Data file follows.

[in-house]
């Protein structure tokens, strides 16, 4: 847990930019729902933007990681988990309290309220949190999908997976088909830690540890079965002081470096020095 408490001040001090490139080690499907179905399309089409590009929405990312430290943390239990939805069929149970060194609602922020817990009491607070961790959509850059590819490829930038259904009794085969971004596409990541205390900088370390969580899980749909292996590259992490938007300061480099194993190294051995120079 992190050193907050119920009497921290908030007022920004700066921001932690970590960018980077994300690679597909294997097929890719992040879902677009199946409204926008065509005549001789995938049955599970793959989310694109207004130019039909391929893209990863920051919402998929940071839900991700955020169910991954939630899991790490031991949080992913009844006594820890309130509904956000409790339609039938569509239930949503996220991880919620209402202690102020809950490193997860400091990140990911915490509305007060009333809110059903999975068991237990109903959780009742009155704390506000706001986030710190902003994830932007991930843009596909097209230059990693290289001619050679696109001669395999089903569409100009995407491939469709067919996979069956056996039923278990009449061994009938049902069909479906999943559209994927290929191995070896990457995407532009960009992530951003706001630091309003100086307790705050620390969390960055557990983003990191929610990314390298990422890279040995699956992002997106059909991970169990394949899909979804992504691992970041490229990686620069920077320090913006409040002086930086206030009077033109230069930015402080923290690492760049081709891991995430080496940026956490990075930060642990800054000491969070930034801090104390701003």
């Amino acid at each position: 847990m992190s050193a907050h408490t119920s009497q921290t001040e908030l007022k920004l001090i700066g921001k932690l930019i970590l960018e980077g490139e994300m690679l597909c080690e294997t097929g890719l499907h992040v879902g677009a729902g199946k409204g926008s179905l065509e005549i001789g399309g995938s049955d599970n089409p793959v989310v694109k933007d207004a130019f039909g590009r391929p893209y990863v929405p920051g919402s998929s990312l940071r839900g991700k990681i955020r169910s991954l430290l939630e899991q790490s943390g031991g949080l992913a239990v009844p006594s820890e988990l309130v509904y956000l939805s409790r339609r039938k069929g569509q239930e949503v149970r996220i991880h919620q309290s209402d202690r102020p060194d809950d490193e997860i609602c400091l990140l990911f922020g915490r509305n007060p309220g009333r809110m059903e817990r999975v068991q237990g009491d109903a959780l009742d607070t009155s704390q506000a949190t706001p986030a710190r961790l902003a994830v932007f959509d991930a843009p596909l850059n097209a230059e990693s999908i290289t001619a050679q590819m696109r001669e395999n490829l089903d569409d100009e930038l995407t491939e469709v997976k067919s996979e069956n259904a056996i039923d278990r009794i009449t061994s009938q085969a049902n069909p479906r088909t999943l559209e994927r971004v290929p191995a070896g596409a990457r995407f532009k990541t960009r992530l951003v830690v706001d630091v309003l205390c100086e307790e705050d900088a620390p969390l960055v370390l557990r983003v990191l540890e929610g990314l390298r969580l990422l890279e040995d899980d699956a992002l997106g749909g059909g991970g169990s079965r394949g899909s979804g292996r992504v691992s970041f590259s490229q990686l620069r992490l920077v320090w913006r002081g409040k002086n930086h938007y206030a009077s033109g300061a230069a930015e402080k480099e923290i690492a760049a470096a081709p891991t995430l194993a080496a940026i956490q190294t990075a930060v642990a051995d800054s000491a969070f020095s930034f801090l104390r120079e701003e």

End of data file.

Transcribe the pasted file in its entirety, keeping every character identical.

[in-house]
């Protein structure tokens, strides 16, 4: 847990930019729902933007990681988990309290309220949190999908997976088909830690540890079965002081470096020095 408490001040001090490139080690499907179905399309089409590009929405990312430290943390239990939805069929149970060194609602922020817990009491607070961790959509850059590819490829930038259904009794085969971004596409990541205390900088370390969580899980749909292996590259992490938007300061480099194993190294051995120079 992190050193907050119920009497921290908030007022920004700066921001932690970590960018980077994300690679597909294997097929890719992040879902677009199946409204926008065509005549001789995938049955599970793959989310694109207004130019039909391929893209990863920051919402998929940071839900991700955020169910991954939630899991790490031991949080992913009844006594820890309130509904956000409790339609039938569509239930949503996220991880919620209402202690102020809950490193997860400091990140990911915490509305007060009333809110059903999975068991237990109903959780009742009155704390506000706001986030710190902003994830932007991930843009596909097209230059990693290289001619050679696109001669395999089903569409100009995407491939469709067919996979069956056996039923278990009449061994009938049902069909479906999943559209994927290929191995070896990457995407532009960009992530951003706001630091309003100086307790705050620390969390960055557990983003990191929610990314390298990422890279040995699956992002997106059909991970169990394949899909979804992504691992970041490229990686620069920077320090913006409040002086930086206030009077033109230069930015402080923290690492760049081709891991995430080496940026956490990075930060642990800054000491969070930034801090104390701003």
């Amino acid at each position: 847990m992190s050193a907050h408490t119920s009497q921290t001040e908030l007022k920004l001090i700066g921001k932690l930019i970590l960018e980077g490139e994300m690679l597909c080690e294997t097929g890719l499907h992040v879902g677009a729902g199946k409204g926008s179905l065509e005549i001789g399309g995938s049955d599970n089409p793959v989310v694109k933007d207004a130019f039909g590009r391929p893209y990863v929405p920051g919402s998929s990312l940071r839900g991700k990681i955020r169910s991954l430290l939630e899991q790490s943390g031991g949080l992913a239990v009844p006594s820890e988990l309130v509904y956000l939805s409790r339609r039938k069929g569509q239930e949503v149970r996220i991880h919620q309290s209402d202690r102020p060194d809950d490193e997860i609602c400091l990140l990911f922020g915490r509305n007060p309220g009333r809110m059903e817990r999975v068991q237990g009491d109903a959780l009742d607070t009155s704390q506000a949190t706001p986030a710190r961790l902003a994830v932007f959509d991930a843009p596909l850059n097209a230059e990693s999908i290289t001619a050679q590819m696109r001669e395999n490829l089903d569409d100009e930038l995407t491939e469709v997976k067919s996979e069956n259904a056996i039923d278990r009794i009449t061994s009938q085969a049902n069909p479906r088909t999943l559209e994927r971004v290929p191995a070896g596409a990457r995407f532009k990541t960009r992530l951003v830690v706001d630091v309003l205390c100086e307790e705050d900088a620390p969390l960055v370390l557990r983003v990191l540890e929610g990314l390298r969580l990422l890279e040995d899980d699956a992002l997106g749909g059909g991970g169990s079965r394949g899909s979804g292996r992504v691992s970041f590259s490229q990686l620069r992490l920077v320090w913006r002081g409040k002086n930086h938007y206030a009077s033109g300061a230069a930015e402080k480099e923290i690492a760049a470096a081709p891991t995430l194993a080496a940026i956490q190294t990075a930060v642990a051995d800054s000491a969070f020095s930034f801090l104390r120079e701003e």